As regards their mode of acting, we must first state that all pantomimes wore masks, so that the features of the countenance were lost in their acting. All the other parts of their body, however, were called into action, and especially the arms and hands, whence the expressions manus loquacis-simae, digiti clamosi, xelpes ira^fywvoi, &c. Notwithstanding their acting with masks, the ancients agree that the pantomimes expressed actions, feel ings, passions, &c., more beautifully, correctly, and intelligibly than it would be possible to do by speaking or writing. They were, however, assisted in their acting by the circumstance that they only represented n^thological characters, which were known to every spectator. (Juv. vi. 63, v. 121; Horat. Epist. ii. 2. 125; Sueton. Nero, 54; Veil. Pat. ii. 83.) There were, moreover, certain conventional gestures and movements which every body understood. Their costume appears to have been like that of the dancers in a ballet, so as to show the beauty of the human form to the greatest advantage; though the costume of course varied according to the various characters which were represented. See the manner in which Plancus is described by Velleius (ii. 83) to have danced the character of Glaucus. In the time of Augustus there was never more than one dancer at a time on the stage, and he represented all the characters of the story, both male and female, in succession. (Lucian, de Saltat. c. 67; Jacobs, ad AnthoL ii. 1, p. 308.) This remained the custom till towards the end of the second century of our aera, when the several parts of a story began to be acted by several pantomimes dancing together. Women, during the earlier period of the empire, never appeared as pantomimes on the stage, though they did not scruple to act as such at the private parties of the great. During the latter time of the empire women acted as pantomimes in public, and in some cases they threw aside all regard to decency, and appeared naked before the public. The Christian writers therefore represent the pantomimic exhibitions as the school of every vice and licentiousness, (Tertull. deSpect. p. 269, ed. Paris; see also Senec. Quaest. Nat. vii. 32 ; Plin. Epist. v. 24; Ammian. Marc. xiv. 6 ; Procop. Anecdot. 9.)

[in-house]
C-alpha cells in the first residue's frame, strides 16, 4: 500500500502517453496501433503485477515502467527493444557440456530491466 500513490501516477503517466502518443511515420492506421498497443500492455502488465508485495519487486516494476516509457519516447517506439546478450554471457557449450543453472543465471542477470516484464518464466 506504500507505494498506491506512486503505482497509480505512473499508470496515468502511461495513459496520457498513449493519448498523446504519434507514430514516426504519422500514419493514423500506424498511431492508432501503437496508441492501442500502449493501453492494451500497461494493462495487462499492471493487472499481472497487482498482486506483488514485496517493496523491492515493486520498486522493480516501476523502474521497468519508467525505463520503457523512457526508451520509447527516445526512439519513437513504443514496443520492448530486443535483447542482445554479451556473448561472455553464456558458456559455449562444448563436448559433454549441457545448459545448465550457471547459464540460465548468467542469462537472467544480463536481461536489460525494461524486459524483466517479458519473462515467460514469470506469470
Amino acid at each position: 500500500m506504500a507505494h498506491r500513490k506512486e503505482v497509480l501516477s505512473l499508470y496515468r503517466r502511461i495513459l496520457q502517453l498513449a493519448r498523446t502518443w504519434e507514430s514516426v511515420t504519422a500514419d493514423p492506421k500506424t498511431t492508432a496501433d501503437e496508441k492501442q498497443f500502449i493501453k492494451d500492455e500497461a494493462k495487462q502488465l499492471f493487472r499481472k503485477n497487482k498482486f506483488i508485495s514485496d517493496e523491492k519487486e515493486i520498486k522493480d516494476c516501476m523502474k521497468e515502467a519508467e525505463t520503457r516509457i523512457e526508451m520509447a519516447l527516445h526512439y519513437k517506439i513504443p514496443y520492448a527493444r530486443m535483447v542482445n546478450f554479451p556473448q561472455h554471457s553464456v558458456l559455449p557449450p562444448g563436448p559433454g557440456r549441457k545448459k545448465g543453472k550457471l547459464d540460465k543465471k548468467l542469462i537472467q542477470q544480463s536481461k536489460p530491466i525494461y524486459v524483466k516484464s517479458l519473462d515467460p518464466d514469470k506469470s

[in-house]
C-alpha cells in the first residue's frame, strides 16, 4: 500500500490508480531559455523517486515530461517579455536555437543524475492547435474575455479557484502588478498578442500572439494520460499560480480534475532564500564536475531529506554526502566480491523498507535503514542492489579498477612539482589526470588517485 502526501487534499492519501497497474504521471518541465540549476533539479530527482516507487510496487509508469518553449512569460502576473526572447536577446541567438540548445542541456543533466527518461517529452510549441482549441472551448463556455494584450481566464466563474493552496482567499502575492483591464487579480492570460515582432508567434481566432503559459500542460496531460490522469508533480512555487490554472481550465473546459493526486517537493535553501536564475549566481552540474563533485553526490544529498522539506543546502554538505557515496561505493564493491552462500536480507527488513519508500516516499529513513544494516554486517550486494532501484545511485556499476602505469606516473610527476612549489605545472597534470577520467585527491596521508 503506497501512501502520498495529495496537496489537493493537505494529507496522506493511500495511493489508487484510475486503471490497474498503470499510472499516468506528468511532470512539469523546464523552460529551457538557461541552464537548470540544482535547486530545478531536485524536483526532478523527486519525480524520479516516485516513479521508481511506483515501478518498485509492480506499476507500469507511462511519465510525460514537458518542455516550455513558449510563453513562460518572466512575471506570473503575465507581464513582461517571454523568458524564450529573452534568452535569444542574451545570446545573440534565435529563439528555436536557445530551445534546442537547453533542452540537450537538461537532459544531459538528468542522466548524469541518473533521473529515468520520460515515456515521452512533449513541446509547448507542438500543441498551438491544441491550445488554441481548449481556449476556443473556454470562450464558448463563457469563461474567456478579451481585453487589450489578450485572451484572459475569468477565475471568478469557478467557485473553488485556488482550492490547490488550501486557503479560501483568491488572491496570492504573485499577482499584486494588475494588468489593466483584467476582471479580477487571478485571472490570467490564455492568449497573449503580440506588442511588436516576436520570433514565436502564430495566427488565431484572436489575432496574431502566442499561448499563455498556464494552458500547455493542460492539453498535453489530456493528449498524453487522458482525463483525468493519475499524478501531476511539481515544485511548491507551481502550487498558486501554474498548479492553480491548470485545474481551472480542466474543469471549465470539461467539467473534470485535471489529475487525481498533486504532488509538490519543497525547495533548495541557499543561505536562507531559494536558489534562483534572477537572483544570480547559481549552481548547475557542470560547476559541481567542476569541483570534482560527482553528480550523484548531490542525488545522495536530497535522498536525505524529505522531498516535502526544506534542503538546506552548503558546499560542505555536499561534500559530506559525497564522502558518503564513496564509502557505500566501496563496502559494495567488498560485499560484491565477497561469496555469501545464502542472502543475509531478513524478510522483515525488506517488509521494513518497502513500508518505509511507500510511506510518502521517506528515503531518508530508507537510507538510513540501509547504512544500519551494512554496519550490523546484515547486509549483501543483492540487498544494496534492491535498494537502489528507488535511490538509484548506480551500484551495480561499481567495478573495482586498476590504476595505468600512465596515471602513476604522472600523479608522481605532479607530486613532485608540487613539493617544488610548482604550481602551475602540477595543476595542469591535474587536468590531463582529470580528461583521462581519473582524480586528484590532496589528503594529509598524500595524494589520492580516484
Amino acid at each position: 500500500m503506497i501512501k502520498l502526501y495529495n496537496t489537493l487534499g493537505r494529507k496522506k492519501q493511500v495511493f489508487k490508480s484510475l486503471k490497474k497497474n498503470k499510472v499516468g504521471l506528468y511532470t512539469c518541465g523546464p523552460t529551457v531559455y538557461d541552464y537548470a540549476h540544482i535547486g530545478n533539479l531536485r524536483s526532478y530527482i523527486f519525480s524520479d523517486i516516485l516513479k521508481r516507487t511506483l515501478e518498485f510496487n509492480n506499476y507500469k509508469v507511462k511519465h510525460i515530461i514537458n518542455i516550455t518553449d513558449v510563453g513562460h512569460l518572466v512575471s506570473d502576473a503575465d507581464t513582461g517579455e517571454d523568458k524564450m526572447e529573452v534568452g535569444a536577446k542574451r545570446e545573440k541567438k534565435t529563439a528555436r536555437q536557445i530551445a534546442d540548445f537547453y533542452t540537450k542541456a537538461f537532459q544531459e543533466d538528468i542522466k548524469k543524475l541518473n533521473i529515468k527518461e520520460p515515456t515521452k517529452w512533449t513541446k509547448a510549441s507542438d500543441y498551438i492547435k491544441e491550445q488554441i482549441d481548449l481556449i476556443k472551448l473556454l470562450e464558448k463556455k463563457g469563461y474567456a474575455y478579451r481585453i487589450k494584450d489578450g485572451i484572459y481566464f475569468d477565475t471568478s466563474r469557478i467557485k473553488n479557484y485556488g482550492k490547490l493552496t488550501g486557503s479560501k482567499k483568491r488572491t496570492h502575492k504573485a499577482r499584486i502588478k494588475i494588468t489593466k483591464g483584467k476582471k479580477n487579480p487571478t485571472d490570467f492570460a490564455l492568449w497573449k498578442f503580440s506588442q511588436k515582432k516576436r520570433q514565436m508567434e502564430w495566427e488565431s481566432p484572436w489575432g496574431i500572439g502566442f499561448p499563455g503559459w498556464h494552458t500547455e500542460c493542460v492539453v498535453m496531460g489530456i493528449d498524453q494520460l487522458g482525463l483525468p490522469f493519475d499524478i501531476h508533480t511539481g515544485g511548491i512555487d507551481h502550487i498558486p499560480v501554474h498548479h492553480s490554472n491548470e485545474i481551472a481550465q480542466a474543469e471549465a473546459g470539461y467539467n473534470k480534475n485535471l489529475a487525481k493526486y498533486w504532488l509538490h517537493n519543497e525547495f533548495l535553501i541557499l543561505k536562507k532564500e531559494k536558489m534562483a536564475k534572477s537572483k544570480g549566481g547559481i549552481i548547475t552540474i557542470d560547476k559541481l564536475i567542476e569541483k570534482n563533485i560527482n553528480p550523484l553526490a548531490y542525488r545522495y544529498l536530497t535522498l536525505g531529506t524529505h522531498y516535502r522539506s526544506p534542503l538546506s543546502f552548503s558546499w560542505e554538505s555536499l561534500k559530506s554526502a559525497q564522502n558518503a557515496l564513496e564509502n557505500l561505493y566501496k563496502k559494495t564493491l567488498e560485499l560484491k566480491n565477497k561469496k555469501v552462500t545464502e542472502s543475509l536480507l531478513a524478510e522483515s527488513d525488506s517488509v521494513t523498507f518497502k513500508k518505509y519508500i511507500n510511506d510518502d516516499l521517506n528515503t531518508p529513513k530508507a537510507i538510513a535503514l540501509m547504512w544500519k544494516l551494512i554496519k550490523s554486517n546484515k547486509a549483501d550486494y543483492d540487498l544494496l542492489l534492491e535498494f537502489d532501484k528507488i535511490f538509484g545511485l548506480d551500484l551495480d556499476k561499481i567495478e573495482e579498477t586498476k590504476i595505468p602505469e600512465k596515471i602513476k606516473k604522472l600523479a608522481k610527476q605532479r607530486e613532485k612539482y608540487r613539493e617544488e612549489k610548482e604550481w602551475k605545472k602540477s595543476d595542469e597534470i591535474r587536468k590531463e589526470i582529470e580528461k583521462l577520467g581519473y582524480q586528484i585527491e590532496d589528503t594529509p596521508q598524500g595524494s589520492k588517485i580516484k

Mythological love stories were from the first ths favourite subjects of the pantomimes (Ovid. Itemed. Am. 753), and the evil effects of such sensual re* presentations upon women are described in strong colours by Juvenal (vi. 635 &c.). Every represent"